The album’s opening track, Stones, was originally written for a Klaus Nomi tribute show. This lush, jauntily bubbling, swinging number is a cross between My Brightest Diamond and Explosions in the Sky. Bell describes Vibration Carnation as “seducing over-compression to capture a dream quality;” her outer space witch vocals loom over sweeping, starry keys, Jonathan Horne’s big dramatic stadium guitar chords, Lisa Cameron’s low-key bass and Adam Jones’ drums. “Maybe she wants to cross over to the dark side with me and all my friends,” Bell intones.

With its catchy, watery guitar multitracks rising to a slashing peak, A Solo to Mars looks back to early New Order before they went all synthy. Bell’s rainswept, wounded vocals glisten throughout the album’s best track, the melancholy country ballad Who Gets to Name the Name, Bob Hoffnar’s pedal steel soaring in the background against spiky reverb guitar accents.

The epic Wizard Liar is a growling psychedelic soul groove as the Dream Syndicate would do it – but with hints of dub reggae and a woman out front. The final two tracks – both the spare, acoustic It’s Growing In Your Mouth and the achingly bucolic Swan, with violin by Justin Scheibel, piano from Zac Traeger, theremin by Blair Bovbjerg, and Thor Harris on vibraphone – reflect the breakup of Bell’s “love affair with her trailer,” moving back from the boondocks to Austin. It’s both a good capsule history of Bell’s wide-ranging vision and a great late-night immersive listen.

Another Dark Lyrical Masterpiece From Elysian Fields

Elysian Fields earned an avid cult following for their torchy, noir sound, fueled by frontwoman Jennifer Charles’ smoldering vocals. Since the 90s, they’ve become more epic and cinematic, so their latest album, Pink Air – streaming at Bandcamp – is a something of a departure for them. It’s arguably the most starkly straight-ahead rock record they’ve ever made. It’s also their most overtly political album, obviously inspired by the grim events since the 2016 Presidential election. And it’s one of the half-dozen best albums to come out in 2018 so far. The band are currently on European tour; the next stop is the Milla Club, Holzstrasse 28 in Munich on Oct 19 at 8 PM. Lucky concertgoers can get in for €15.30.

Polymath guitarist Oren Bloedow’s eerie chromatic bends open the album’s first song, Storm Cellar, a black-humor look at the complications of creating art while the whole world is dying – literally. Charles paints a wry picture of bunker life over a steady, simple, anthemic new wave groove from bassist Jonno Linden and drummer Matt Johnson.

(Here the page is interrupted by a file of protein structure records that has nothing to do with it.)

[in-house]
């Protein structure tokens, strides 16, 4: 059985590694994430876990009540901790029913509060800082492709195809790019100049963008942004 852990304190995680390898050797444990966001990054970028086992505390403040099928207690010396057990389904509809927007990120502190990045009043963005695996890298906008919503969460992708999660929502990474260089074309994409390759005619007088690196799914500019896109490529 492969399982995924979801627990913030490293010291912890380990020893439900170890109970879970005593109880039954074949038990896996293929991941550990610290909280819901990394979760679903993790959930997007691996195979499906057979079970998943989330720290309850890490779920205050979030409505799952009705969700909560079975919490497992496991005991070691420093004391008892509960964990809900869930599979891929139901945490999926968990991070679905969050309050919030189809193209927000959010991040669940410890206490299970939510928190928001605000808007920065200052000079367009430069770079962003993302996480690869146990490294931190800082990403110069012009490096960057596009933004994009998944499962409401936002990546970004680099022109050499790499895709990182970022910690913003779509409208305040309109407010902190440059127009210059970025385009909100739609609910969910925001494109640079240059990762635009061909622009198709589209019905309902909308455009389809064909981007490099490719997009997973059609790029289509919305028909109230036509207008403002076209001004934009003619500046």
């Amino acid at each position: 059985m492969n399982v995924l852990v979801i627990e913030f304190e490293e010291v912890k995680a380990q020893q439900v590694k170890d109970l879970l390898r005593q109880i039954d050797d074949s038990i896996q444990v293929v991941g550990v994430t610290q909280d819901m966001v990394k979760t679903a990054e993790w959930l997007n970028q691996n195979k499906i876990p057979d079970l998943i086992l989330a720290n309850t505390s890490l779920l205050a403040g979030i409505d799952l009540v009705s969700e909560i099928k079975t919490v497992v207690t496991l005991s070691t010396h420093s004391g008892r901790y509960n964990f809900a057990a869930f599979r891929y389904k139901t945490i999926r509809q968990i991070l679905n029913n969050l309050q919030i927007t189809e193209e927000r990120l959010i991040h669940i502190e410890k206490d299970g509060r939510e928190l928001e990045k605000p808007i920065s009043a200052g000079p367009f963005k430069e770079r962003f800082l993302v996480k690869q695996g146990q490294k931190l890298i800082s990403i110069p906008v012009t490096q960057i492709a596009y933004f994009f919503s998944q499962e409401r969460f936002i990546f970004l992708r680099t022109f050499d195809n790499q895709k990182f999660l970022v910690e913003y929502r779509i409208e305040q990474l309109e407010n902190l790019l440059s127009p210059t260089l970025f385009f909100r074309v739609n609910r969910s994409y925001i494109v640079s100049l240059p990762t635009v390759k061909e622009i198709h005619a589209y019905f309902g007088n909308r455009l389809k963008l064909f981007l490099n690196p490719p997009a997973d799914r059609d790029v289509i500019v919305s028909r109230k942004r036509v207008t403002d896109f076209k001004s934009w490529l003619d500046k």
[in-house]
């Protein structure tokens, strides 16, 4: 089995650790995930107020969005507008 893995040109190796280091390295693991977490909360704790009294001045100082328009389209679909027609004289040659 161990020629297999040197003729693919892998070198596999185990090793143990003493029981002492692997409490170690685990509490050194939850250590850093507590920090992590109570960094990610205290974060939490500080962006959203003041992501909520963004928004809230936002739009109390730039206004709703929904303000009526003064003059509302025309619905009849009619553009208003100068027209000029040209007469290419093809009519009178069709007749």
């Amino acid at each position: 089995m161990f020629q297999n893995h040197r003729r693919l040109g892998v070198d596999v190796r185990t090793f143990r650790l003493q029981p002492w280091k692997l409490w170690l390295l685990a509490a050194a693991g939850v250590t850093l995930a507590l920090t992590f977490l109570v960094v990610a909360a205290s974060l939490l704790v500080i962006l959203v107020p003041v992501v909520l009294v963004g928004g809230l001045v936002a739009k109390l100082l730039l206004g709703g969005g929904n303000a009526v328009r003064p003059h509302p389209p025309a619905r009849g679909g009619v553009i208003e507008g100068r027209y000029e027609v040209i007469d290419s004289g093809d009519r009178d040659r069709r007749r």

The jangle of Bloedow’s twelve-string alongside Simon Hanes’ Strat open Star Sheen with Church-like lusciousness, then the two mute their strings as the song sways and Charles’ opiated vocals contemplate solitude and a certain kind of self-deception:

Only dark can feed the soul
If you don’t manipulate it
When a silent earth has spoken
Planets swoop intoxicated

Likewise, the spectre of death lingers in the distance in the muted Beyond the Horizon:

And though the flames are low
I know that they’re climbing
The neolithic flint that’s making a spark…

Thomas Bartlett’s steady lattice of electric piano anchors guest trumpeter CJ Camarieri’s balmy solo.

The guitars get growlier and Charles’ vocals get sultrier in Tidal Wave, a new wave-ish throwback to the band’s early days. Over backdrop that grows from hazy to hypnotically direct, Karen 25 is arguably the album’s most chilling track, an allusively grisly dystopic scenario from a very imminent future:

I met Karen 25 the last days of the archives
Our instructions scrub the files
From the master hard drive…

Over Bloedow’s spare, poignant jangle, Charles’ breathy sarcasm addressing an unnamed patriarchal figure in Start in Light is absolutely withering:

This world could be bought and sold
So many people
Busy doing what they’re told
But the right stuff
Ain’t the right stuff
It’s just old

Rising from nebulous to bitingly anthemic, the album’s centerpiece is Philistine Jackknife, a spot-on portrait of “festering piehole’ Donald Trump and his “horrowshow that’s now livestreaming:”

Can we smoke him out
Tear him from the garish tower
Mercenaries standing by
Clocking in by the hour

Dispossessed is a contemplation of the the challenge to find any kind of stability in these precarious times. The most elegiac. apocalyptic number here is Household Gods, a horror-stricken gothic tableau, Charles intoning soberly about “Watching from a window like a shadow play/Down below, no one can tell that they’ve run away.”

With a searing Bloedow solo at the center, the album’s hardest-rocking track is Knights of the White Carnation, a spot-on critique of the neoliberal drift toward fascism:

A dark illumination
A murdering resurrection
Lords and Queens of the castle walls
Heirs of the great plantations
Hands that whipped black skin
Hold the keys of the private prisons

The album winds up with Time Capsule, a wistfully uneasy childhood reminiscence that brings to mind Bloedow’s collaborations with another extraordinary singer, Jenifer Jackson. Look for this album on the best of 2018 page at the end of the year.

Still Corners Bring the Noir to Bushwick This Week

London band Still Corners play deliciously Lynchian cinematic rock with frequent detours into new wave. Their album Slow Air is streaming at Bandcamp, and they’ve got a show this Sept 18 at 10 PM at Elsewhere. Cover is $18.